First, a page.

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originally posted by: Zaphod58
a reply to: KansasGirl

Waiting for more than "citing sources that wish to remain anonymous" before weighing in.


Fair enough.



posted on Apr, 2 2019 @ 11:38 AM
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originally posted by: JIMC5499
a reply to: Salander

You know what they say about "assume"?


Whether the assumption is correct or not, both options are bad, right? If the reports weren't passed on, that's bad. I'd the reports were passed on-bad.



posted on Apr, 2 2019 @ 12:51 PM
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a reply to: KansasGirl

I've never heard of this reporting system and I've been around aviation for all of my adult life. In the 80's and 90's I worked towards being an air crash investigator. I know that Boeing has a reporting system and the airlines are required to report certain things to the FAA, but, I've never heard of reporting to NASA.



posted on Apr, 2 2019 @ 01:49 PM
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Pilots fill out the defects in the tech log, but how it gets to NASA or FAA, I do not know
a reply to: JIMC5499



posted on Apr, 2 2019 @ 01:53 PM
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A Pilot just has to feel the yoke and instantly knows if something is amiss
a reply to: Flipper35



posted on Apr, 2 2019 @ 02:47 PM
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I hope they fix the issue. I’ve always been happy to
Fly on Boeing aircraft. They seemed to have less incidents than Airbus over the years.

I’ve really enjoyed reading this thread about the what the issues leading up to the design and production of the Max 8 and what caused the crashes to those two aircraft. Lack of training and safety features important to being alerted to MACS and how to control it.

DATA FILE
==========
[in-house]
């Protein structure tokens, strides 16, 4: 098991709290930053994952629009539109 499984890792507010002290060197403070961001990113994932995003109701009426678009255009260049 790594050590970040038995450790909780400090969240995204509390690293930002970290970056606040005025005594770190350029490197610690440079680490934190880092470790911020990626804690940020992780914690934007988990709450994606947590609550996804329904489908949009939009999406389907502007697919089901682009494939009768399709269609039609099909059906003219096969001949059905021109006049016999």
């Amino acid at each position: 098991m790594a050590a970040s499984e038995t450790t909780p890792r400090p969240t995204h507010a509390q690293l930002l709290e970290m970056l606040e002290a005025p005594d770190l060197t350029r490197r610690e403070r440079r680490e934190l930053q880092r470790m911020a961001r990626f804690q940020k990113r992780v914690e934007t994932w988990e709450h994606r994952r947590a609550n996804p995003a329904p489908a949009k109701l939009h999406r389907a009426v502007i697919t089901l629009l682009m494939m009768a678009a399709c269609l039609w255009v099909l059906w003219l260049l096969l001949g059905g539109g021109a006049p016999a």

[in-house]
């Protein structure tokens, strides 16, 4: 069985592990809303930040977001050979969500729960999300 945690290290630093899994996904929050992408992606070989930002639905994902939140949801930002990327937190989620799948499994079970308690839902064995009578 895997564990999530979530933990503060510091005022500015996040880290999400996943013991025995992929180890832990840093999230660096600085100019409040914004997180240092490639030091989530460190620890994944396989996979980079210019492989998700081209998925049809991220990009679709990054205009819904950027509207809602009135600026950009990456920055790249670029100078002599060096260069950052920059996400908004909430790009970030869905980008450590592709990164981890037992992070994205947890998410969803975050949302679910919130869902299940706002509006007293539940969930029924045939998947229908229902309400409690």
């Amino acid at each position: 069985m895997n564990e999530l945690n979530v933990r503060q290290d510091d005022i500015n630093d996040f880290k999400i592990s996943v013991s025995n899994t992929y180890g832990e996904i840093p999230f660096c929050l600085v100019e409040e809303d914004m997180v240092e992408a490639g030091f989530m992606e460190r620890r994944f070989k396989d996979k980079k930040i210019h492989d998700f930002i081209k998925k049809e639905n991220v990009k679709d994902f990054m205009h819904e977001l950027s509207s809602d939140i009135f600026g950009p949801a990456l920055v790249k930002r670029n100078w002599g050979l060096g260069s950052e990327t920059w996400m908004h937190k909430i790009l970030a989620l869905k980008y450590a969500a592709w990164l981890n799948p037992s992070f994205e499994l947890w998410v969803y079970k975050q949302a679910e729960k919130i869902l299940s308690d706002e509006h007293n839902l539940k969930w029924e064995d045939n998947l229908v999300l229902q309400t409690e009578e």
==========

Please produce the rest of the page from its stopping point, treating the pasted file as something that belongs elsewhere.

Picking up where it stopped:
A stern reminder not to take shortcuts in quality over cost. Quality in design, documentation and training.

It’s a lesson being hopefully relearned by Boeing and not to be repeated again.



posted on Apr, 2 2019 @ 07:35 PM
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a reply to: Salander

Not going to assume. Some times there is a start and it gets stopped in the middle. The higher up in management, the more likely to be squashed.



posted on Apr, 2 2019 @ 08:10 PM
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originally posted by: JIMC5499
a reply to: KansasGirl

I've never heard of this reporting system and I've been around aviation for all of my adult life. In the 80's and 90's I worked towards being an air crash investigator. I know that Boeing has a reporting system and the airlines are required to report certain things to the FAA, but, I've never heard of reporting to NASA.


ASRS has been around since the late '70s and the FAA partnered with NASA to enhance the program with 3rd party oversight.

Reporting is shared with NASA, not directly reported to that agency.



posted on Apr, 3 2019 @ 09:15 AM
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a reply to: ownbestenemy

You learn something new every day. Thanks.



posted on Apr, 3 2019 @ 09:31 AM
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So now they're saying the Ethiopian crew turned off the MCAS according to the procedures outlined in the manual, but then for some reason (perhaps inadvertently) reactivated it... Maybe the Journal is suffering from bad reporting, because my understanding is it would automatically reengage after three seconds at appropriate attitudes. So simply bad sensor resulting in continuous reengagement and they stopped going through the motions to deactivate when it "didn't work"?


I also wonder maybe an outside chance of they trimmed it nose down to turn off MCAS and had a hard time overcoming the trim input. There should be more than enough control authority to overcome a tab fully trimmed though. Were they at an attitude that some how blanked the tail surfaces? That would be a bizarre link in the chain. I can't believe that wouldn't be found in modeling or the tunnel work.

Anyway, the new info points to something more significant at play than simply wrestling the MCAS IF they had issues while it was deactivated.